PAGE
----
Today’s blog is presented as a page on Codeacademy
Practice makes perfect, right?
And speaking of Codeacademy, when will someone make their badges all open and portable via Mozilla Backpack? I can’t believe there’s a way to put your Foursquare badges in your backpack, but not your Codeacademy badges.
Thanks to some help from Mr. Runeman and other classmates over at P2PU, http://diy.veronicabeaty.com/ is up and running. I’ve even written a little css code to make it look more interesting.
I’m faced with a strangely strong kind of writer’s block though. I want to learn more about how to make it look nice, but I have no idea what sort of content to fill it with. Which is extra silly, since I create web content of one form or another almost daily on social networks. I guess this is the problem with keeping my blog at WordPress. I’m also facing up to a certain about of design elitism — I’m used to using the looks of a website as a little heuristic for the veracity and quality of the content. This leads to me feeling like a simple website such as mine is only fit for conspiracy theories and maybe a homemade candle business.
Ah well, I’m sure I’ll get over this judgmental mindset soon enough. If nothing else, I’ve been meaning to learn how to make candles.
I’ve been stymied in my webcrafting lately. As I discussed in my last post, I registered my domain by upgrading a WordPress.com blog, which I found out means I don’t have FTP access to my domain. That meant I couldn’t in good faith, say I’d completed Challenge 6, since I WordPress had taken care of all that for me. After completing a challenge a day for almost a week, being stuck was frustrating. Learning about web publishing and HTML had been exciting, but I didn’t want to gamble this tidy and understandable blog on my sustained interest in building and maintaining my own website. I talked about this problem with my web-savvy friends, my disinterested friends and various houseplants, and eventually came up with this list of demands:
- I wanted to keep veronicabeaty.com as a blog, looking and acting as it always has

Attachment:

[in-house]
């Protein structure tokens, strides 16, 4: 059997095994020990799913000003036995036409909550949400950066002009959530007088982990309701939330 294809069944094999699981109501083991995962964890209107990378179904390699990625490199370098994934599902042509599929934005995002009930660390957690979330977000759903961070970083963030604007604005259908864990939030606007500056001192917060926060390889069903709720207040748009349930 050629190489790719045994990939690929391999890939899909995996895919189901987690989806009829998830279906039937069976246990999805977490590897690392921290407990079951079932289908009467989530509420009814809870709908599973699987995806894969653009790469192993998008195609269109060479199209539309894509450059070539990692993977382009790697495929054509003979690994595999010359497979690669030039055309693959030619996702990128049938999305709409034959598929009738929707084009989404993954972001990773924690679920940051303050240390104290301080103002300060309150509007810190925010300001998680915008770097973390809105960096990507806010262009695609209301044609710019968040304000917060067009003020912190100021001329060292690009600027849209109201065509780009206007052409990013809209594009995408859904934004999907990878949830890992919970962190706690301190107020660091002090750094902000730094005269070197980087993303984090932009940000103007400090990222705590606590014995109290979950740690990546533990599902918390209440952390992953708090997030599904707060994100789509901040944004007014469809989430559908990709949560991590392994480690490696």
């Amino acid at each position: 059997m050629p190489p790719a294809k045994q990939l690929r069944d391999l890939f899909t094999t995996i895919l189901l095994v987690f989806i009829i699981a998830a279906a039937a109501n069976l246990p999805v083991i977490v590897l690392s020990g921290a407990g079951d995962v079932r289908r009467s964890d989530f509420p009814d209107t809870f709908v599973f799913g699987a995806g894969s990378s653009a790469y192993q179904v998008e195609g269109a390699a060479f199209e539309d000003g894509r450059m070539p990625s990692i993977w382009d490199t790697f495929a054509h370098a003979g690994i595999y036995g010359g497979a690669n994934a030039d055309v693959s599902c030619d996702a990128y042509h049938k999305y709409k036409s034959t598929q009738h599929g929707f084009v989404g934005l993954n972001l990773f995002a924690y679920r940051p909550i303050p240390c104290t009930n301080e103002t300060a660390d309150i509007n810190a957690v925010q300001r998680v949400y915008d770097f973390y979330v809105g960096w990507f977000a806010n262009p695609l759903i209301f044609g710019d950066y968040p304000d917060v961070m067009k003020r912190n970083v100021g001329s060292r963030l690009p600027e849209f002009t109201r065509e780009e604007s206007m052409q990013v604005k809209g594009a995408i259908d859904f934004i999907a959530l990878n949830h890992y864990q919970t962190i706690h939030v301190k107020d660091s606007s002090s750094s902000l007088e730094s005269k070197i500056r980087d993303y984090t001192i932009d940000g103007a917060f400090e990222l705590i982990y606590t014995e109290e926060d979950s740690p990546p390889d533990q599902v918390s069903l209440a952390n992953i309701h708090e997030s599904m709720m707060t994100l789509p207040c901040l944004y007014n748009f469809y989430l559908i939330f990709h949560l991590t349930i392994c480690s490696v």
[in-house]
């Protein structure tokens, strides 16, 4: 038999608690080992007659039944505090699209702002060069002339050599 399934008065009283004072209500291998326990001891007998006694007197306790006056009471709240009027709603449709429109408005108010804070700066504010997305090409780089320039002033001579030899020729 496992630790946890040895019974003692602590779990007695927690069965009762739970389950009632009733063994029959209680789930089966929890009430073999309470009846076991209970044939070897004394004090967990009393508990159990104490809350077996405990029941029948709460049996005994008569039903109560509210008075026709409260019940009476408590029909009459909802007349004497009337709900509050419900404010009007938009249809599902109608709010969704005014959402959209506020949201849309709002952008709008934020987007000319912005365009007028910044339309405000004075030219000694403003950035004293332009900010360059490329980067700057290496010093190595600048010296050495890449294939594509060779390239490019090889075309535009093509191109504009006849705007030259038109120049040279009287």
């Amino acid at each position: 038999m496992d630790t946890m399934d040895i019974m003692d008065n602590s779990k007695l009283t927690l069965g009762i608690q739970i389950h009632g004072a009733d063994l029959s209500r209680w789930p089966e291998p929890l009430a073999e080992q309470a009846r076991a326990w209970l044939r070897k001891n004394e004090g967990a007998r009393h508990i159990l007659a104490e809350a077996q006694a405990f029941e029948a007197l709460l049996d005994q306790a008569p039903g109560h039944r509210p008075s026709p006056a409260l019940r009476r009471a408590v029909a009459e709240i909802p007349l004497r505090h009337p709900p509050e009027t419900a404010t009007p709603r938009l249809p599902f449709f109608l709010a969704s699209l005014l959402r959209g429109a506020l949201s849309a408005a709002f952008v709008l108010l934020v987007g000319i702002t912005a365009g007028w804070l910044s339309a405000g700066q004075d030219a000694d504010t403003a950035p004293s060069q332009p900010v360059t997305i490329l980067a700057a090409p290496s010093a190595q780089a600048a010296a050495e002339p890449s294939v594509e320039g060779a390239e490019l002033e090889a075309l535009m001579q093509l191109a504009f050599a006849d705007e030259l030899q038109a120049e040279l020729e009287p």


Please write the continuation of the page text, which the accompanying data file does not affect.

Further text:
- I wanted hosting I have FTP access to, so that there’s a piece of the web I where I can publish html and css files and whatnot
- I wanted that sandbox of my very own webpage to connect to veronicabeaty.com
- I wanted to keep paying what I’m already paying and no more, i.e. not pay for hosting
At first these seemed like an irreconcilable collections of desires, but after many sleepless nights and fruitless Google searches, I came up with a solution.
I had a leg up on today’s set of School of Webcraft challenges, since I’d already chosen and registered a domain name. I did so by upgrading my existing WordPress blog and blindly choosing one of their suggested webhosts. I started a blog as a portfolio, a way for potential professional connections to see a little more about me. As such, it made sense to just register my full name. As the description for Challenge 5.b says “this approach may not be the most exciting method, but it is very versatile and to the point.”
At the time I didn’t really understand the difference between, say, upgrading my blog to a custom domain and registering a domain directly through GoDaddy or the like. If pressed, I might have likened my choice to renting a room that’s already been decorated: someone’s already figured out how to make it nice, and for a small fee I can call it my own. I thought registering through GoDaddy would give me an empty warehouse space, and I’d have to learn how to build walls, and plumb it, and paint and whatnot before I could get on to the important business of inviting people over– i.e. using my website to market myself as a young professional.